“A conservative rule used mostly is that an electric car gets 3 to 4 miles per kWh,”. So divide the total miles you drive each month by 3, to get the kWh you would use monthly. Multiply that number by your cost per kWh. The dollar or cedi amount you get will most likely be lower than what you pay each month to buy gasoline or petrol.
To put this into perspective, let’s give an example. Let’s say you drive about 1,000 miles per month. For an EV, you will use 333 kWh in that timeframe. Using the U.S. household average from May 2021 of 14 cents per kWh, it would cost $46.66/month to charge an EV.
The average cost per kWh for Ghanaian households as of January 2021 average from 32.6 Peswes per kWh for the 0-50 tariff category and 61.4 peswes for the 51-300 tariff category. So using the 51-300 tariff category because your car might be charging between that range per hour, it would cost you Ghc 204.5/month to charge an Electric vehicle for 1,000 Miles or 1,609.34 kilometres. Just remember the tariff rates are different for residential and non-residential.
Do the Numbers Add Up Electric Vehicles vs Fuel Vehicle?
Again, to keep things digestible, let’s use a simple formula.
Suppose you put 1,000 miles on your vehicle which is the same as 1,609.34 kilometres each month, for example, and pay 61.4 peswes in your area for each kilowatt-hour of electricity. In that case, this pegs your at-home EV recharging bill at Ghc 204.5 per month (based on the calculation of 3 to 4 driving miles equaling one kilowatt-hour). Even if you increase your electric rate to 94 peswes per/kWh, your EV recharging cost will be Ghc 313.33.
So the formula would be for Cost of charging would be = (Distance in miles / 3) * Cost per Kwh in your location
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How Does the Recharge Cost Of Electric Vehicles vs Fuel Vehicle Compare?
Let’s use the 2019 Honda CR-V AWD 1.5 L, 4 cyl, Automatic (variable gear ratios), Turbo, Regular Gasoline which has 30 MPG combined city/highway consumption.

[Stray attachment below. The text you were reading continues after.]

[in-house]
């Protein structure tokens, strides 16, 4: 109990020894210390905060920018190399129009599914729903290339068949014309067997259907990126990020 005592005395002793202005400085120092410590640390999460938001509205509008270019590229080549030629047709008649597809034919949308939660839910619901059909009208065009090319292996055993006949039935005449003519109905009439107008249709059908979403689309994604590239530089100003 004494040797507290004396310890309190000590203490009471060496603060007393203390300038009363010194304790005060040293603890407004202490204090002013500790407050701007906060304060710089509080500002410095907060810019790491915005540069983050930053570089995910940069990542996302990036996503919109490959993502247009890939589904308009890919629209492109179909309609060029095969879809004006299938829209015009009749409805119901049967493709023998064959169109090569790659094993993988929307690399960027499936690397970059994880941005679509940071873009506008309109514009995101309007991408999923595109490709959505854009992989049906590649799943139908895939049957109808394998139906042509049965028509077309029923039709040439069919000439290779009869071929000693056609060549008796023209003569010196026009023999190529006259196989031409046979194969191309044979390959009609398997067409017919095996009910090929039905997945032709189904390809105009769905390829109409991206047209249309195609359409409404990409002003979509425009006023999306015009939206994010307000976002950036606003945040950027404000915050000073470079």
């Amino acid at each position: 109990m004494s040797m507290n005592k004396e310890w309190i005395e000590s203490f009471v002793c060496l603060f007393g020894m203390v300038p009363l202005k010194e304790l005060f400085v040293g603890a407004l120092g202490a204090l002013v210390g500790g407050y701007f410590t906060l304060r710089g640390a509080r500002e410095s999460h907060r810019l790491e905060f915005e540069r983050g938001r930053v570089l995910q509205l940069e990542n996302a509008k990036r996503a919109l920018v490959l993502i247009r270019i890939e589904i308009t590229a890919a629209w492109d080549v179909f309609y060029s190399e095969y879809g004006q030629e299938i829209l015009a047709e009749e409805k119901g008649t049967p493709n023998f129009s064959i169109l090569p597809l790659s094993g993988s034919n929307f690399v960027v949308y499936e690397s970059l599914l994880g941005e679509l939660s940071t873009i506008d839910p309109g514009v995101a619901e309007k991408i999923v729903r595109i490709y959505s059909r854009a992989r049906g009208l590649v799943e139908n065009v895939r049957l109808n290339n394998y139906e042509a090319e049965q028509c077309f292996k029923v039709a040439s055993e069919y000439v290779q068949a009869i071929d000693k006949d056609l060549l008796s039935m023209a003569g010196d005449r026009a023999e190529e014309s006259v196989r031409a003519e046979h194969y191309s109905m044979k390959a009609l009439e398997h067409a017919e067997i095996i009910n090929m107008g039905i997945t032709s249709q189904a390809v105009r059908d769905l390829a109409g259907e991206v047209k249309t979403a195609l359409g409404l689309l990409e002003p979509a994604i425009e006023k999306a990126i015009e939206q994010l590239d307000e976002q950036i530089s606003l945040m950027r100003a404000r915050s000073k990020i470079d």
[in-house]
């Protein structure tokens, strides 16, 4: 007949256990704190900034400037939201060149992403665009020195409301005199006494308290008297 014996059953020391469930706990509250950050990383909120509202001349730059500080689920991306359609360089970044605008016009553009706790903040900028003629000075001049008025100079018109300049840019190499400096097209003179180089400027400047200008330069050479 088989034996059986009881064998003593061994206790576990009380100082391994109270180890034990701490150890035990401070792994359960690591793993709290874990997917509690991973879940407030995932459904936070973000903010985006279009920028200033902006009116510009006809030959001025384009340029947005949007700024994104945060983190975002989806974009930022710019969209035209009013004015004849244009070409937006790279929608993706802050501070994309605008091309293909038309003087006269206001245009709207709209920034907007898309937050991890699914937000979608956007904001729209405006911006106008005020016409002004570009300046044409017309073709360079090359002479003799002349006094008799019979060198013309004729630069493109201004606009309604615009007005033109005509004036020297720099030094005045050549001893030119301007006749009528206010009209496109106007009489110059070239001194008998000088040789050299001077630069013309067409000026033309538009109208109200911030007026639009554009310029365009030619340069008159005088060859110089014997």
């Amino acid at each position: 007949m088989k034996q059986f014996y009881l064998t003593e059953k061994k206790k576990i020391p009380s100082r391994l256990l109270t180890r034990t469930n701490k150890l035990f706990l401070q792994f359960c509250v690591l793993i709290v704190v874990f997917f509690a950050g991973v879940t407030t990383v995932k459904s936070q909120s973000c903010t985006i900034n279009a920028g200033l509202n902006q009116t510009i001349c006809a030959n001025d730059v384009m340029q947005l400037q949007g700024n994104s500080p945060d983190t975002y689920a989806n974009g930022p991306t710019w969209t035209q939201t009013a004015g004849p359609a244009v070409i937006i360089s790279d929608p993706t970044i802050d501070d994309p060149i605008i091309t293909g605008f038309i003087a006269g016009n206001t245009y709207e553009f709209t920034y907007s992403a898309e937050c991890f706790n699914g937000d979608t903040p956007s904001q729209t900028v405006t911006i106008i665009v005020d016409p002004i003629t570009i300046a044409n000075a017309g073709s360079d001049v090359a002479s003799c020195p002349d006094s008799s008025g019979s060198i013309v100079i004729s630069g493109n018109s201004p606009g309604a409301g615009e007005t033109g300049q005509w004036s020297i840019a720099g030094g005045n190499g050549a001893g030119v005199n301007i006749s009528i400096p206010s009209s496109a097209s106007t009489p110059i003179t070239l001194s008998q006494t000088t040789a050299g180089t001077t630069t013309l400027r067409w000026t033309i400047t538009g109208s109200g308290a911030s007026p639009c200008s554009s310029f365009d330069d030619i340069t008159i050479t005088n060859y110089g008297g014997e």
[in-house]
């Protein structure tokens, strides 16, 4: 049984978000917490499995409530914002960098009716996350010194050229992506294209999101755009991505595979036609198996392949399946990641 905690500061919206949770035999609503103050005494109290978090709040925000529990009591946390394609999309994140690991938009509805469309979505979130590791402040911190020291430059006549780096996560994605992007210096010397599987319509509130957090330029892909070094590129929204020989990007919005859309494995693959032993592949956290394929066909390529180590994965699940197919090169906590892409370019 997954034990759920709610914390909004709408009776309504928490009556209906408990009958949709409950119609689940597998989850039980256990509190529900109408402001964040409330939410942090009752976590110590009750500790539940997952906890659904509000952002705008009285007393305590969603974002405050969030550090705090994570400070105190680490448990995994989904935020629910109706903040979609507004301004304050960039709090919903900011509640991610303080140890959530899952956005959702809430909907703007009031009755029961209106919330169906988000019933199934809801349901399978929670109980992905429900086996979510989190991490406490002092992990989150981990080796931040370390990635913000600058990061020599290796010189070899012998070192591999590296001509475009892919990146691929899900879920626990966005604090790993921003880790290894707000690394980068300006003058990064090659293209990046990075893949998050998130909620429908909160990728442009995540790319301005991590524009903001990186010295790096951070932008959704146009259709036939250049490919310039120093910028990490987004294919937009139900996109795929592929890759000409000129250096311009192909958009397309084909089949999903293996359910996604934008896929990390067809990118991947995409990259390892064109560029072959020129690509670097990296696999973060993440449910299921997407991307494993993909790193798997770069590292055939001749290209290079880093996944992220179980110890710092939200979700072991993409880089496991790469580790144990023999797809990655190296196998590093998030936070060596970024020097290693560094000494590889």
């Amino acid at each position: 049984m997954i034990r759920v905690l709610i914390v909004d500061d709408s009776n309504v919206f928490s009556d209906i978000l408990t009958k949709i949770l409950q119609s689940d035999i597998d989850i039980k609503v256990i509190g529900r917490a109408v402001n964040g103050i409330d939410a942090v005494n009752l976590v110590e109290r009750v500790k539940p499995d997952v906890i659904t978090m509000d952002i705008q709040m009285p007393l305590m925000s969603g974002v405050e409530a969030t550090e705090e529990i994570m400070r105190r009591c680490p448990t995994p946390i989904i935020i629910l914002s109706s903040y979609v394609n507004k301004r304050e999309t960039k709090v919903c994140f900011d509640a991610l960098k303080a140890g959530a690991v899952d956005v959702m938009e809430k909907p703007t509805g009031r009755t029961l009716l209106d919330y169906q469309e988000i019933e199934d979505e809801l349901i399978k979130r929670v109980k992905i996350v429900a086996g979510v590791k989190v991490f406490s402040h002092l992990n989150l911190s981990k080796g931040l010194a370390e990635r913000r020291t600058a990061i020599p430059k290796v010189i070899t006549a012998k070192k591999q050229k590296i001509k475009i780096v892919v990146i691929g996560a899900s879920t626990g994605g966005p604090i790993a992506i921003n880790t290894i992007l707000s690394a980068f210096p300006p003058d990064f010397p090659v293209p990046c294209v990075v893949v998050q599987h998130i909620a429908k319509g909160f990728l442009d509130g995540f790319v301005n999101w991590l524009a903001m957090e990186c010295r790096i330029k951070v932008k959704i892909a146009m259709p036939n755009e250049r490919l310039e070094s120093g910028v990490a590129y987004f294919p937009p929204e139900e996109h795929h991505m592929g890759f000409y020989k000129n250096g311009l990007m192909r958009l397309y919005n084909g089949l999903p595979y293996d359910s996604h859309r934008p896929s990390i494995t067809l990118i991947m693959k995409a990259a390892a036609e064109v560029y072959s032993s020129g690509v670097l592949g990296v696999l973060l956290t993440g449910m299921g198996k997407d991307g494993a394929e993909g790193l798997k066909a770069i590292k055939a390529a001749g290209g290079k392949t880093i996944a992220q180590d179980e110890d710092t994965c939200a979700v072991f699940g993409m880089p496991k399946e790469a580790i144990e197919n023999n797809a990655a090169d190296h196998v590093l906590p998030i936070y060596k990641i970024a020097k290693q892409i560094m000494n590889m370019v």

The average cost per gallon is $4.088 (Ghc 24.53) in Ghana and $3.18 per gallon in the US as of this writing.
So let’s say your regular monthly travel is 1000 miles or 1,609 kilometres and you use the 2019 Honda CR-V AWD 1.5 L which consumes 1 gallon per every 30 miles or 48.3 kilometres.
You will need to fill the car with 33.3 gallons of fuel over the month or period involved to cover the 1000 miles or 1,609 kilometres.
So 33.3 gallons * $4.088 (Ghc 24.53) = $136.27 (Ghc 817.67).
Using the Honda CRV will cost you Ghc 817 for the whole month compared to Ghc 204.5 or Ghc 313 if we decide to use the highest tariff charge of 94 peswes per kWh in Ghana for the electric vehicle. This means you will be saving between Ghc 7,358 to Ghc 6,056 every year using the EV compared to the Honda CRV in Ghana.
Remember this is only an estimate since fuel prices and mileage are so variable though. But considering few cars and SUVs come anywhere close to delivering a 30 mpg combined average, my conservative estimate in this scenario makes it clear that recharging will cost less than keeping a car refuelled. The financial gap narrows with a more fuel-efficient car, but it remains.
Also, remember Electric Vehicles enjoy regenerative braking that charges the battery as you use it. Regenerative braking turns your car’s kinetic energy into electricity to charge its battery and boost efficiency. So my above estimates exclude this benefit because it varies from car to car but it has a small margin of impact on the analysis.
Electric Vehicles vs Fuel Vehicle charging stations: availability and cost
Most electric cars nowadays can go about 200 to 350 miles on a single charge with 400 miles + expected soon, and the availability of public electric car charging stations is growing. (Currently, there is 72,000 electric vehicle charging stations in the US, compared to 136,400 gas stations, CNBC has reported meanwhile china has 1,680,000 charging stations. But in Ghana, there is none except at individual homes. So it (theoretically) should be rare to find yourself running out of power with no vehicle chargers nearby.
Many EV owners buy their charging stations for home use. The cost of installing one in your home varies, and if you live in a shared apartment getting one put in may be tricky. For the cheapest model, which gives you 5 miles of charge per hour a vehicle is plugged in costs between $300 and $2,300 for the unit and installation, according to Fixr.
Unlike a typical 240-volt Level 2 home recharging system, Level 3 chargers are prohibitively expensive for a private individual to have installed. Tesla has its own dedicated Supercharger network. The rates can vary widely depending on region, timing, the model of Tesla being charged and not others EVs can charge on their network as of now, and even if you choose Tier 1 or Tier 2 recharge speeds (the latter being quick but more expensive).